If you injure yourself and have to spend a chunk of time away from home in a rehabilitation facility, the experience can be disorienting. All of your daily patterns are disrupted and your tether to the normal is severed. Mentally, this can be hard for anyone, but I think it’s especially difficult for an older person.
Recently my father fell at home. Fortunately, he didn’t really hurt himself, but the fall weakened his legs, and he couldn’t move about with his walker.
So, my 89-year-old dad went to rehab to help him get stronger.
It’s been a slow process.
Dealing with the Unwanted Noise
I visit my father, smuggle in a diet coke and try to cheer him up. I talk with him and attempt to help as best I can.
I can’t pretend to really know what it’s like to be away from home like this.
That said, I feel one of the biggest disruptors is all of the uncontrollable background noise. Much of it comes from TVs that drone on nearby.
At home, my father loved to play music on his voice-controlled smart speaker I bought him a few years back. In fact, he blanketed himself through much of the day with familiar old-time tunes.
He could easily control the soundtrack by simply talking with Alexa. (Okay, sometimes he might yell at Alexa.)
He had always enjoyed listening to music while I was growing up. His 8-track tapes and Sony record player system later gave way to his collection of CDs. Technology was his tool to help maintain his own sound bubble in our New York City apartment.
Music has always been a fundamental part of his daily experience.
Even though my father is now hard of hearing, he hears his music just fine. It has continued to permeate through his whole body thanks to Alexa.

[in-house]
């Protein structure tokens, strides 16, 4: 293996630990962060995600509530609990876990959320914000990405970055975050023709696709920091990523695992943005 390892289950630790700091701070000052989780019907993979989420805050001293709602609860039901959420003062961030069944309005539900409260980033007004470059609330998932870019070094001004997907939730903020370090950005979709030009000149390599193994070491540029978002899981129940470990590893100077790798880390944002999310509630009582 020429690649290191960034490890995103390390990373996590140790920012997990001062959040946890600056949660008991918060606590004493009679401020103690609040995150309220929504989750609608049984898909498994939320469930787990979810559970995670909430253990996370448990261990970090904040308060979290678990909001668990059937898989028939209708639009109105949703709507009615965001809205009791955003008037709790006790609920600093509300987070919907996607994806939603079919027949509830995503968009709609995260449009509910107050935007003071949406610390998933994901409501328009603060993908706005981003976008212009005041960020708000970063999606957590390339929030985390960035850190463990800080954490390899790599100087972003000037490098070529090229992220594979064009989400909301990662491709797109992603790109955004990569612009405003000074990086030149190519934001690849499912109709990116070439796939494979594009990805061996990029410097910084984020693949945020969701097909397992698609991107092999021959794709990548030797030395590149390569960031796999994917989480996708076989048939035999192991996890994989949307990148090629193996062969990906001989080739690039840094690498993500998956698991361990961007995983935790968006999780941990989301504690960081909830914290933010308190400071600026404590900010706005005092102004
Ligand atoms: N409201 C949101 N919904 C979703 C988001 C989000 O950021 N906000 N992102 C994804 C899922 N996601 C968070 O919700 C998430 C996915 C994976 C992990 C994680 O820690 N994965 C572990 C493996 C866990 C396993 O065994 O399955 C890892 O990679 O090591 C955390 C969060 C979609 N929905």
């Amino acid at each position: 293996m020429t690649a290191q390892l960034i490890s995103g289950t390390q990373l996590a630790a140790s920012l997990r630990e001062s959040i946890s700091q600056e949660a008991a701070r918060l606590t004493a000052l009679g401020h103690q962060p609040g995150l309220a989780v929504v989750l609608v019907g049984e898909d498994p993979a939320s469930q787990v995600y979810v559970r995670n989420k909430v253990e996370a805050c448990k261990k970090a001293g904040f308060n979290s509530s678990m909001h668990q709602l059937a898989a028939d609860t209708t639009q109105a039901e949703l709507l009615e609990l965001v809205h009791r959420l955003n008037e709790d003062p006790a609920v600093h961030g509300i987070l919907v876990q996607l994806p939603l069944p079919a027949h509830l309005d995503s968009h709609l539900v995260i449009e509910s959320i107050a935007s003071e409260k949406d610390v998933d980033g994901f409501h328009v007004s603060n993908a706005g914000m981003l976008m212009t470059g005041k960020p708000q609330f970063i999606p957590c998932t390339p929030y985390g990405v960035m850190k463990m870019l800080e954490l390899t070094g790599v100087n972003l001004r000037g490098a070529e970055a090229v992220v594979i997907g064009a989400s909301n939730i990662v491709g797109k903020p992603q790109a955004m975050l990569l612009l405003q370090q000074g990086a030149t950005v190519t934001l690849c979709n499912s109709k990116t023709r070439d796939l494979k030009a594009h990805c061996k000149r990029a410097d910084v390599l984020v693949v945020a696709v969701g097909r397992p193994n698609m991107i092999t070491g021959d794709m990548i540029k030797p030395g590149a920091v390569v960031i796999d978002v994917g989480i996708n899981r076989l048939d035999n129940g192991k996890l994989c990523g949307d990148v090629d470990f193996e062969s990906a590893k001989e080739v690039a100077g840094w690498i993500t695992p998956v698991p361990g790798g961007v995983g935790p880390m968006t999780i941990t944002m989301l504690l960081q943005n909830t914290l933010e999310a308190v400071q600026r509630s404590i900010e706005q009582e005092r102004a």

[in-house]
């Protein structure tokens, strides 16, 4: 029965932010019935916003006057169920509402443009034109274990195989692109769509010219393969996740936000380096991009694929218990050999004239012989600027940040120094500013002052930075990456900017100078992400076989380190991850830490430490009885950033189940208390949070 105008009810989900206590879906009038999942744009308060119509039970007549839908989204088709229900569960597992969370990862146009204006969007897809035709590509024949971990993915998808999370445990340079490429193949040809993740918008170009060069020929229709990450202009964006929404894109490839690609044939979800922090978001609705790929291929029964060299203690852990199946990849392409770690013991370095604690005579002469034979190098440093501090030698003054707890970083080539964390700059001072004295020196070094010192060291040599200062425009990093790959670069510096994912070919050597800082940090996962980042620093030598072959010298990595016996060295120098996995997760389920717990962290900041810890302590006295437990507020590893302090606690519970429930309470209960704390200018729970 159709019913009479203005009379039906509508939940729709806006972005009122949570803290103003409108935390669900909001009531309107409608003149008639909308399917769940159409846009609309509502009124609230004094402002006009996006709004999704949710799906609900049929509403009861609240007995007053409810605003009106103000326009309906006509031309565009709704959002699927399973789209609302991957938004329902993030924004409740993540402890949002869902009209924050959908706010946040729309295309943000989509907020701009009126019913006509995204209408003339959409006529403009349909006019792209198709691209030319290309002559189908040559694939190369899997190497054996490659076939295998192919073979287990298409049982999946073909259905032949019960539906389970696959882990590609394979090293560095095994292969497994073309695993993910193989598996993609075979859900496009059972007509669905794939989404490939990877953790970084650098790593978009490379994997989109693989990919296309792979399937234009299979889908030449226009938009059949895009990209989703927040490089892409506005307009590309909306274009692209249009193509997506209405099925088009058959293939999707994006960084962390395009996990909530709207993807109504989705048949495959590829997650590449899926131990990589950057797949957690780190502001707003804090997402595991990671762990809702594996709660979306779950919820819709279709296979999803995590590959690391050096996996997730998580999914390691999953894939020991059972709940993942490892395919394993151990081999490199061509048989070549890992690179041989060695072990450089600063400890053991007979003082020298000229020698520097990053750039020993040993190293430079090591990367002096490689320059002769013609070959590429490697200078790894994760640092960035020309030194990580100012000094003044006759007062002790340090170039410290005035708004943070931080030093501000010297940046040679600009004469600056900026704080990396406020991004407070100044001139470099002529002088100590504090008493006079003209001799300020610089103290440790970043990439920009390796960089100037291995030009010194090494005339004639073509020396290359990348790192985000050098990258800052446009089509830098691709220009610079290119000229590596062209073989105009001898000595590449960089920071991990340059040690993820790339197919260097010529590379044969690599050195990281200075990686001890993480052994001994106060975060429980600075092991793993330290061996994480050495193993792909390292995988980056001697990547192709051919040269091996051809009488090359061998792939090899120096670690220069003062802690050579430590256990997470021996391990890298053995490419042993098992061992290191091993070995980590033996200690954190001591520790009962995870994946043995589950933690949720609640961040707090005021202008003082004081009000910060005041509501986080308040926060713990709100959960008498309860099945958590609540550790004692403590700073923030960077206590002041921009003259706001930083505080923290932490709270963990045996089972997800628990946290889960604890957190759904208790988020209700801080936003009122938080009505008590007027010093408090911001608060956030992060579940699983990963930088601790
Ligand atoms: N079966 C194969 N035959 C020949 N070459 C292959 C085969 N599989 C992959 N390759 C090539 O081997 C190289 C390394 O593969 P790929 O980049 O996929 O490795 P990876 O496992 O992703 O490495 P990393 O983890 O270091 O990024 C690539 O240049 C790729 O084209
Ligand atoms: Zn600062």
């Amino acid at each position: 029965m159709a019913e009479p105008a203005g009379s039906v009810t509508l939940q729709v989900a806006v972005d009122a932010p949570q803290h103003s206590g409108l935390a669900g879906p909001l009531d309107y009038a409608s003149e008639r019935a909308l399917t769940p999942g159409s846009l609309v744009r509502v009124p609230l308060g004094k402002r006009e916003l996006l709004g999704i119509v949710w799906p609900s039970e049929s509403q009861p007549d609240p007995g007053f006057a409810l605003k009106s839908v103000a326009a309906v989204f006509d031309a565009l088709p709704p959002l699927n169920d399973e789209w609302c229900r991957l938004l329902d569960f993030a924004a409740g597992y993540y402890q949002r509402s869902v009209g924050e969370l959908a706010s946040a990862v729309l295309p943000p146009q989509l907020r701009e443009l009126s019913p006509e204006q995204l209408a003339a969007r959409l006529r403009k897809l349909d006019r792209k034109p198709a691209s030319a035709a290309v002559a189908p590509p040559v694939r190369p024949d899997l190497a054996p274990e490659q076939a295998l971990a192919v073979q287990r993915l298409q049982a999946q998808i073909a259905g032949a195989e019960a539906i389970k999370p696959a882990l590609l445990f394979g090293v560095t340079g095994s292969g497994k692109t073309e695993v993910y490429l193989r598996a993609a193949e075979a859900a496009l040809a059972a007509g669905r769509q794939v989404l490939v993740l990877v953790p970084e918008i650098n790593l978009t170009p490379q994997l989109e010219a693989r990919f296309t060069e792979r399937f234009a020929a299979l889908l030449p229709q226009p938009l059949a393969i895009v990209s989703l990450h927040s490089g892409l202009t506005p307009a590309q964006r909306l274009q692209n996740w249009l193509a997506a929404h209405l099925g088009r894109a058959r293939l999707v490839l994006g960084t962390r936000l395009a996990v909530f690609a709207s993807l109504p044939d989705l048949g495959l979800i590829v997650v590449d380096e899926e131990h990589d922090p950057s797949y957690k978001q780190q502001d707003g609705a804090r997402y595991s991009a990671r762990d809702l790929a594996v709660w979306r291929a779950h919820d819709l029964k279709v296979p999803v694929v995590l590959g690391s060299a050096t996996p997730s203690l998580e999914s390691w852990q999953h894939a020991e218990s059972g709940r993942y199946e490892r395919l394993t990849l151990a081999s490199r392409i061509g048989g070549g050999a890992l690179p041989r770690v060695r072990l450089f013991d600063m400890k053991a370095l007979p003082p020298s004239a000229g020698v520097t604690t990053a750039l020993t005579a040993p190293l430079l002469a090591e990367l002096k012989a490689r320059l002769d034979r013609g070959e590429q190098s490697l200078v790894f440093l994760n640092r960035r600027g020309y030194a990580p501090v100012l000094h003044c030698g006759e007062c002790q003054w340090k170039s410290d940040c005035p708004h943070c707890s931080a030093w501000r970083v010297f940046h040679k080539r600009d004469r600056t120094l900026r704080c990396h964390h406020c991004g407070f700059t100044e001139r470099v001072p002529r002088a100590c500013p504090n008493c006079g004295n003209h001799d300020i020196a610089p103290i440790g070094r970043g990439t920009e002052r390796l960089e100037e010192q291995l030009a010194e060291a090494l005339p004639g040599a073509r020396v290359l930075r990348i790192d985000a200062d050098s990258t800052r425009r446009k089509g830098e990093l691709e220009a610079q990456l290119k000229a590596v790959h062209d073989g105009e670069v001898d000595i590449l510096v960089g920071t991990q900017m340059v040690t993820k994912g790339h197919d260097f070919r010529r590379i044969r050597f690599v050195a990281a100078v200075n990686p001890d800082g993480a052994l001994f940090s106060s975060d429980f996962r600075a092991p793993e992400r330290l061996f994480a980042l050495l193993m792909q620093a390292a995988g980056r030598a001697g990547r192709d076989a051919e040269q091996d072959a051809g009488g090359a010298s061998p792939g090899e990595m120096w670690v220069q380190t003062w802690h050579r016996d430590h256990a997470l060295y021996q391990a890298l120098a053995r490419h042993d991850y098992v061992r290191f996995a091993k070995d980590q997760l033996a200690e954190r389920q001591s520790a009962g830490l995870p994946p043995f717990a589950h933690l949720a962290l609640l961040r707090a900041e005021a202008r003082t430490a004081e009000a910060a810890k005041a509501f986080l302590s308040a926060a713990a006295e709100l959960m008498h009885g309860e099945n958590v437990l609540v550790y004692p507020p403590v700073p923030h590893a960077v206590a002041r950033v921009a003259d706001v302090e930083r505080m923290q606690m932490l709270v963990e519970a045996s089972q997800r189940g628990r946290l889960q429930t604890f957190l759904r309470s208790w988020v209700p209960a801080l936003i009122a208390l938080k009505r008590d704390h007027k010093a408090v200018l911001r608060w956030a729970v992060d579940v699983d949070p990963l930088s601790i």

Adding a Voice-Controlled Smart Speaker
I sat next to my father as he rested in his rehab-center bed, and suddenly it came to me. Why couldn’t I recreate his music bubble for him in this place?
It had Wi-Fi for its guests to use. So that critical piece was in place.
When I asked the nurse about installing a Wi-Fi music speaker, she replied that guests are allowed to have radios. So an Alexa device would be okay too.
So, I ordered a small Amazon Echo Dot for $25 along with an extension cord for easier installation.
And I headed back to see my dad.
The set up through the Alexa app on my iPhone was a snap. I quickly got a Frank Sinatra playlist up and running on his new Echo Dot positioned on the table next to his bed.
I was a little concerned how the music would blend with all of the other unwanted audio encroaching on his space. But I’ve got to say the resulting mix was okay. The music became the main track, and everything else turned into more a background buzz.
My father’s sound bubble was back!
The Healing Nature of Music
Alexa has been back with my father for over a week, and the reunion has been great.
He hasn’t talked so much about it with me, but everyone who’s been working with him is delighted with its impact.
His physical therapist told me that my father is happier and more like himself when the Echo Dot is playing his favorite jazz from the 1940s.
And all of the nurses I’ve met on the floor agree that using the Echo Dot as a Wi-Fi music player is a great idea.
Replace the Soundtrack
I feel like I’ve made some kind of massive discovery. (Of course, I haven’t.)
But if you’ve got an aging parent away from home, adding in a small smart speaker to the unfamiliar environment can be a really smart value add. (This is especially true if it’s difficult to reach a radio.)
Thanks to these relatively inexpensive voice-controlled devices, curated music bubbles are super simple to create.
I highly recommend it.